From college till I left paid employment thirty years later—excepting the occasional lines of private poetry—I wrote only academic articles and research reports. When no longer employed, with no title and no built-in social network, I found myself lost. And depressed. That’s when I started writing Dark Harbor. Mysteries had been my favorite escapist reading, so of course I could write one! I quickly realized I had no idea what I was doing and enrolled in a writing class at the VMFA Studio School. And here I am, three books and more than fifty short stories later, still writing.


So why write? Because it’s good for you! In the February 10, 2017, Writers Digest published “11 Reasons Writing is Good for Your Health” by Baihley Grandison. According to Grandison, there are 11 science-backed ways writing improves your mind, body and spirit. Read the whole article, but in the meantime, here are the topics covered:


  1. Communicate better
  2. Be smarter
  3. Achieve goals
  4. Increase memory capacity
  5. Boost job prospects
  6. Healthier immune system
  7. Reduce blood pressure
  8. Improve lung function
  9. Boost athletic performance
  10. Heal traumatic and upsetting experiences
  11. Gratitude
6 unexpected ways writing can transform your help
Writer’s Digest isn’t the only source of such assertions. As far back as this Huffington Post article from 11/12/2013,  Amanda L. Chan extolled the virtues of writing by hand to better retain information and build motor memory. Other benefits of writing listed were:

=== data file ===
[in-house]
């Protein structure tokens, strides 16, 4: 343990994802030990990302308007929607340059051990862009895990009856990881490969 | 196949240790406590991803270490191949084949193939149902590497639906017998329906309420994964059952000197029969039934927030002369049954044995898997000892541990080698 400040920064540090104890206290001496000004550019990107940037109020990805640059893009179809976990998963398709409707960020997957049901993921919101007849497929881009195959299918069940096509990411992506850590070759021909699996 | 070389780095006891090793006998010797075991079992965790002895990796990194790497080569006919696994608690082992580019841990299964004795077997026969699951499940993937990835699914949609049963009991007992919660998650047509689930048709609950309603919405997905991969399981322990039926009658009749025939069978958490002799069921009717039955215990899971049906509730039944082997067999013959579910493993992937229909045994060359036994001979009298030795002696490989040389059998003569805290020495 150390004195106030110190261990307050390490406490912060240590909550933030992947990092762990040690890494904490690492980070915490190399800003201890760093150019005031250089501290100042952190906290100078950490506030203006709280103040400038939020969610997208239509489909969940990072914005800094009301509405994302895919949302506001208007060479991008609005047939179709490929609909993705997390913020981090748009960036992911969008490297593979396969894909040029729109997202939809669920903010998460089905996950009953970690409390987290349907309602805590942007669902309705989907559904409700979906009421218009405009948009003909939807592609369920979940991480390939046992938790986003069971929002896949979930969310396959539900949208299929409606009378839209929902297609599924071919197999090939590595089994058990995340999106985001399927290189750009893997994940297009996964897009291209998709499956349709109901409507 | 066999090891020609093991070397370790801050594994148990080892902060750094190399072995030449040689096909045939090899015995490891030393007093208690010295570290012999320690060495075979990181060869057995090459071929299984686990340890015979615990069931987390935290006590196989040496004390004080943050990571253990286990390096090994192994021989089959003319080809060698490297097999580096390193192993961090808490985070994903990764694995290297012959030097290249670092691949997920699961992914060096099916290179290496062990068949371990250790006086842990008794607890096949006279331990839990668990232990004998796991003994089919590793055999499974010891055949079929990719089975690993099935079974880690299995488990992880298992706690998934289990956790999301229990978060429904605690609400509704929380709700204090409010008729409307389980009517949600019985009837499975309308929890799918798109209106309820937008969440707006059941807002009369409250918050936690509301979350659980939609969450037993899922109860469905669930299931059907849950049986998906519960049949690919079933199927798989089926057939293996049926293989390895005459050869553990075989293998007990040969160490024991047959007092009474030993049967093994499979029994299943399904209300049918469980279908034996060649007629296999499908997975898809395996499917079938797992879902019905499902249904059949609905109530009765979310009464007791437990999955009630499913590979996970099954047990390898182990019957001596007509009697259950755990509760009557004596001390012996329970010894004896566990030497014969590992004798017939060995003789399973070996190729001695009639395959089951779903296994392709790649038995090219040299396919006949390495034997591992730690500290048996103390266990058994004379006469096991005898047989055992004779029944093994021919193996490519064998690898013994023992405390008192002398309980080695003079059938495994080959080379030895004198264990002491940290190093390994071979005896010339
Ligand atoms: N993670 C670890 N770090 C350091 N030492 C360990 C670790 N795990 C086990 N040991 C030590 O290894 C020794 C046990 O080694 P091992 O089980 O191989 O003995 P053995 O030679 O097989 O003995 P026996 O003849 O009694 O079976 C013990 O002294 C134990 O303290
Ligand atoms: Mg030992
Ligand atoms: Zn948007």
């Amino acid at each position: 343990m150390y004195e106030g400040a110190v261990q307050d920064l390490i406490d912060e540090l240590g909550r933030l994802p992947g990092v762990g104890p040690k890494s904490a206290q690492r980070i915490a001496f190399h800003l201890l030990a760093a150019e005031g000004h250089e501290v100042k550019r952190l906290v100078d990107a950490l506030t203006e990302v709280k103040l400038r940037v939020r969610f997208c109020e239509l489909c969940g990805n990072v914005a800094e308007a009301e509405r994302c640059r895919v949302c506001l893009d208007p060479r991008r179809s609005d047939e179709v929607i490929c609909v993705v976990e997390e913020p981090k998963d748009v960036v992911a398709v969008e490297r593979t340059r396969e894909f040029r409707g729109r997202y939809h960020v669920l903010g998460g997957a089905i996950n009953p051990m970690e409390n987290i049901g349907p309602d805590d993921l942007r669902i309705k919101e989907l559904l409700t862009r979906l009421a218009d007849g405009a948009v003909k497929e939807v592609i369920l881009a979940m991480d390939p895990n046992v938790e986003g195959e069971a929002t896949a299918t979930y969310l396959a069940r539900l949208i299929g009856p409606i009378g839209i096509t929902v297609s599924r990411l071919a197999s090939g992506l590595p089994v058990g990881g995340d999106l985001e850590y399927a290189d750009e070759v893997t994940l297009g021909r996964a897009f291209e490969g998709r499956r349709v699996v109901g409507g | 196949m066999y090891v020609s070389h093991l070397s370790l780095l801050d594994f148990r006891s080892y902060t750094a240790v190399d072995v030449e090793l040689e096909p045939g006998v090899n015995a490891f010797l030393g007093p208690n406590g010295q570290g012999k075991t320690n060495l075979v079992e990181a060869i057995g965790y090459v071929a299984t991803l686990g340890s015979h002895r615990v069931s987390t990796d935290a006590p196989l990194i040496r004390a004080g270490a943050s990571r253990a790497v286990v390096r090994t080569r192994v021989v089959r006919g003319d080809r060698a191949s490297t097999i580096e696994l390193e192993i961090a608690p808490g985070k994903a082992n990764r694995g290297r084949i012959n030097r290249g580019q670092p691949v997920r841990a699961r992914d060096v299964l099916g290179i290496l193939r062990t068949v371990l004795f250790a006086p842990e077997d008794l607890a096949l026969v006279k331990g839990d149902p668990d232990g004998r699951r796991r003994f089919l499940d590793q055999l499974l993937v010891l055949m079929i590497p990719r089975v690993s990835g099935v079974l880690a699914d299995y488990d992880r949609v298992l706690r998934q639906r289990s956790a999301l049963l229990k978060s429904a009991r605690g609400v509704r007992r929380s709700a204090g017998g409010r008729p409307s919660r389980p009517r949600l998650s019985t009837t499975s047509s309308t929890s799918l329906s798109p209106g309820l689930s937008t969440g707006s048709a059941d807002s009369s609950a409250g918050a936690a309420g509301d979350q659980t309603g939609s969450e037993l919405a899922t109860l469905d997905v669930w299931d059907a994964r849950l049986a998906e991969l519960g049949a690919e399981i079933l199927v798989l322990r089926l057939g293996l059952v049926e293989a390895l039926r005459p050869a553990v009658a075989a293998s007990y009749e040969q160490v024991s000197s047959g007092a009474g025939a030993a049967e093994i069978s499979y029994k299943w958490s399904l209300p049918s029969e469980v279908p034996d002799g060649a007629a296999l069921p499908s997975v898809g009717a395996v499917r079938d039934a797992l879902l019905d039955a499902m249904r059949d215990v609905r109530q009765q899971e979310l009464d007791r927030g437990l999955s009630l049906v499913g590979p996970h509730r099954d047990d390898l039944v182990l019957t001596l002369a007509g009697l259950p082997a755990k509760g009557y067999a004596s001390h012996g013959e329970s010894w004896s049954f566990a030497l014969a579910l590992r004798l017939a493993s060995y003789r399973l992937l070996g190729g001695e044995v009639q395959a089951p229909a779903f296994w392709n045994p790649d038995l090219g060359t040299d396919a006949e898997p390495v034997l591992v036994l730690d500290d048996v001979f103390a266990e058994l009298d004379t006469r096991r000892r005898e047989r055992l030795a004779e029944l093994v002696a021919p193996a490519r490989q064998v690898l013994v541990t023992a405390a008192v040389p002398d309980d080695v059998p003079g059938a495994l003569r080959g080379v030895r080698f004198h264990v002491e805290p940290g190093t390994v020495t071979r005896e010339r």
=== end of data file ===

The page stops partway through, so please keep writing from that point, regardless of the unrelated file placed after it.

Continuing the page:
• Expressing emotions through words may speed healing
  • Consider it a fundamental part of your gratitude practice
  • Writing what you’re thankful for could help you sleep better
  • It makes your mind—and body—better
  • It could help cancer patients think about their disease
My own experience with breast cancer and its treatment gave rise to three publications: a magical realism piece, “Beast and the Beauty”; a memoir titled “Hindsight” about altering my view of my mother’s invalidism; and a newspaper essay titled “Repair or Redecorate After Breast Cancer.”
10 reasons why writing is good for you
Jordon Rosenfeld cited ten reasons for writers to keep writing regardless of publication or income. Rosenfeld encouraged sharing his post, so here’s his list:


  1. Creativity has been proven to have positive effects on health, self-esteem and vitality
  2. Writing is good for your brain, creates a state similar to meditation
  3. Writing hones your powers of observation, giving you a fuller experience of life
  4. Writing hones your powers of concentration and attention, which is more fractured than ever thanks to technology and TV
  5. Writing connects you with others through blogging, writing groups, live readings, and self-publishing outlets like Scribd and Smashwords
  6. Through writing we preserve stories and memories that may otherwise be lost
  7. Writing entertains you and others, and having fun is an important part of good health
  8. Writing strengthens your imagination, and imagination is key to feeling hope and joy
  9. Writing helps heal and process wounds and grief, clearing them out
  10. Life is too short not to do what you enjoy
vivian lawry author
Why do I write? It keeps my brain sharp. I learn new things when researching stories—everything from the effects of ketamine on humans to the price of gasoline in 1930 to the characteristics of Buff Orpington hens. I understand myself better in relation to my family. I meet interesting people. (I’ve never met a boring writer!) My journal helps me keep track of personal events, thoughts, and trivia. Publishing—even without much financial reward—is good for my self-esteem. And now that I am a writer, I no longer define myself by what I used to be—as in, “I’m a retired academic.”


Why do you write?